LMMiller9 Potomac, US Nikonian since 18th Dec 2005
Tue 29-Jan-13 02:34 AM
#7. "RE: How KKK rally image found new life 20 years after it was published" In response to Reply # 0
Just a footnote to this story: At the time I lived in Alpharetta, Georgia, which is ten or fifteen miles south of Gainesville. At the time most people in Georgia were horrified and embarrassed by this absurd demonstration by KKK members and supporters. It was a very rare event at that time. But, the good part of it, was that my two daughters who were in high school at the time, went up to Gainesville the following week to participate in a counter "unity" demonstration. It was their first social activism and was empowering for them. So... some good came from it.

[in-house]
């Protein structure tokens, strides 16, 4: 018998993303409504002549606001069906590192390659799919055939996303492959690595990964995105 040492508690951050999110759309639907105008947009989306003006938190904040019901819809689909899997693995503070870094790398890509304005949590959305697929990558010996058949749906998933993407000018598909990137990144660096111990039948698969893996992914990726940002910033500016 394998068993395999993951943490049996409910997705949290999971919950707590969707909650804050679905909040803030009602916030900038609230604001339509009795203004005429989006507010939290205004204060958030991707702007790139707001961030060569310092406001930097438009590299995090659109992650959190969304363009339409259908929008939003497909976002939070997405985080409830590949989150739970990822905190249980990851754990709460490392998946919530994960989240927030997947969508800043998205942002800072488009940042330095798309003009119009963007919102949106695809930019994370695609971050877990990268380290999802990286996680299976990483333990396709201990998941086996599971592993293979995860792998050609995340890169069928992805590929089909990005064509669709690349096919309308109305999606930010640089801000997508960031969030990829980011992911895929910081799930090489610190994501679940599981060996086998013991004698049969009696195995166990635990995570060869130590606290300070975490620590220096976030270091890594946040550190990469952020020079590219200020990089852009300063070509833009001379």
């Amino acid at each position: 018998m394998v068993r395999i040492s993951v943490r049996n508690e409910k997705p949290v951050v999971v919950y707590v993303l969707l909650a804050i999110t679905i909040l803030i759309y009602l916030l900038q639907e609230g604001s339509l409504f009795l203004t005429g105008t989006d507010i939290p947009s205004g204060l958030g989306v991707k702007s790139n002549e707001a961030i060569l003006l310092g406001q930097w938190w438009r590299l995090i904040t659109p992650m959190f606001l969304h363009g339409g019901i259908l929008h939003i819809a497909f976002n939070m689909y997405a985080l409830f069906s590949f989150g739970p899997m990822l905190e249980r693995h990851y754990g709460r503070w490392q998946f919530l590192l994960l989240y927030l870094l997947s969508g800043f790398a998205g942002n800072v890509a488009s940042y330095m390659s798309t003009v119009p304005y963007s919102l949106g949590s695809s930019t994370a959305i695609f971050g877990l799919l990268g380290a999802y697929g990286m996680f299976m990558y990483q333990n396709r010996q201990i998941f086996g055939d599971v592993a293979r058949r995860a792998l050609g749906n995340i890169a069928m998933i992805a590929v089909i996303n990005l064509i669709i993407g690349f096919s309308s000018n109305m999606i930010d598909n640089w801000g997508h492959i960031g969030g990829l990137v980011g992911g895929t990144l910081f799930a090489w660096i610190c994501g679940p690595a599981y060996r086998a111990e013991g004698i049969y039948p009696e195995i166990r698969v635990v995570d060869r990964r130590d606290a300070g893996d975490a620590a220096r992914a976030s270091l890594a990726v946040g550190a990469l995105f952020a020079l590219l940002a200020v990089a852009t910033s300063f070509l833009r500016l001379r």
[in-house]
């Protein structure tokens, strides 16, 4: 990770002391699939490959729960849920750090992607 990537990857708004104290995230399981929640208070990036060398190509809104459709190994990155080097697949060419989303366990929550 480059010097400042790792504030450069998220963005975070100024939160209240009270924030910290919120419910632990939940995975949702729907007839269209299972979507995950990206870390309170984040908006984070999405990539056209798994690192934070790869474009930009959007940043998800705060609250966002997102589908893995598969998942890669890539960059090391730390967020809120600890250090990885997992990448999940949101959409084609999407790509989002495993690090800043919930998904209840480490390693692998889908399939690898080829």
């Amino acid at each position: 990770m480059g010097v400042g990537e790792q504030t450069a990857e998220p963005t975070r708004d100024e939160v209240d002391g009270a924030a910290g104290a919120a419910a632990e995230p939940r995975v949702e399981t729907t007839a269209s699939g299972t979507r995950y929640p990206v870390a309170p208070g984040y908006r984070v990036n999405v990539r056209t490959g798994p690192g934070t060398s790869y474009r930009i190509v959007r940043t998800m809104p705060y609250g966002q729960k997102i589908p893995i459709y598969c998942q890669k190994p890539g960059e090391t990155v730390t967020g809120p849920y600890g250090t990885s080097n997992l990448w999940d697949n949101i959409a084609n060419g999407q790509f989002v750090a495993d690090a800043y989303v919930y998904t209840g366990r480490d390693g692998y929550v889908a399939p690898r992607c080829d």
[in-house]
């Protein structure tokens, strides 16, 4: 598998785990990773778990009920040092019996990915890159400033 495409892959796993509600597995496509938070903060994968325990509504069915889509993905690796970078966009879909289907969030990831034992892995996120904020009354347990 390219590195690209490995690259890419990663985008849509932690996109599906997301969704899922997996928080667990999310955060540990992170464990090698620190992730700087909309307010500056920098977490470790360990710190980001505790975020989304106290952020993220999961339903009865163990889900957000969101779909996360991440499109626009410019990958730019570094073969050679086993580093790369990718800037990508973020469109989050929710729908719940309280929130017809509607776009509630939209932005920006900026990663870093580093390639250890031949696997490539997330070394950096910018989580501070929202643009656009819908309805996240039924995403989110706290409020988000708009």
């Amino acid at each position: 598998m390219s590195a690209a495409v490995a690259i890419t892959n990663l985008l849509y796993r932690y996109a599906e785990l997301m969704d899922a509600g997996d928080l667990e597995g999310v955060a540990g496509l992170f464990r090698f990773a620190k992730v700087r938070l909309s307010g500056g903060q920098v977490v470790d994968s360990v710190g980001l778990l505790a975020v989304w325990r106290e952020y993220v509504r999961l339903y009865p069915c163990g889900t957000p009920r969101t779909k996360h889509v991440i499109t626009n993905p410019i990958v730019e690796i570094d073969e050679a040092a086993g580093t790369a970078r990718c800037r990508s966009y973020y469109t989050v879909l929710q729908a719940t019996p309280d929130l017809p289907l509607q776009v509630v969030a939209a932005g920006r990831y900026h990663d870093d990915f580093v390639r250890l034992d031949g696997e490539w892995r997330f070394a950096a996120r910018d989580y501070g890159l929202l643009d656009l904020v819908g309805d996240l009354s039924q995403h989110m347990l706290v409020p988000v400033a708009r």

Clyde57 Punta Gorda, US Nikonian since 16th Sep 2007
Tue 19-Feb-13 04:52 PM
#11. "RE: How KKK rally image found new life 20 years after it was published" In response to Reply # 0
After looking at the photo again, I wonder what the trooper is thinking. Obviously the child was too young to have a serious idea of what this was all about and sees no reason to restrain its curiosity. On the other hand, the trooper knows all too well what it all means and his actions are restrained by the responsibilities of his job - but his thoughts aren't restrained. I wonder what they were.
LightMeter Houston, Texas, US Nikonian since 29th Oct 2011
Wed 20-Feb-13 04:52 AM
#12. "RE: How KKK rally image found new life 20 years after it was published" In response to Reply # 11
That photo makes me sad because it reminds me of how some people think. What's also sad is the "powers that be" have managed to convince the majority that every white person who loves the South and owns a gun is a KKK member/supporter.
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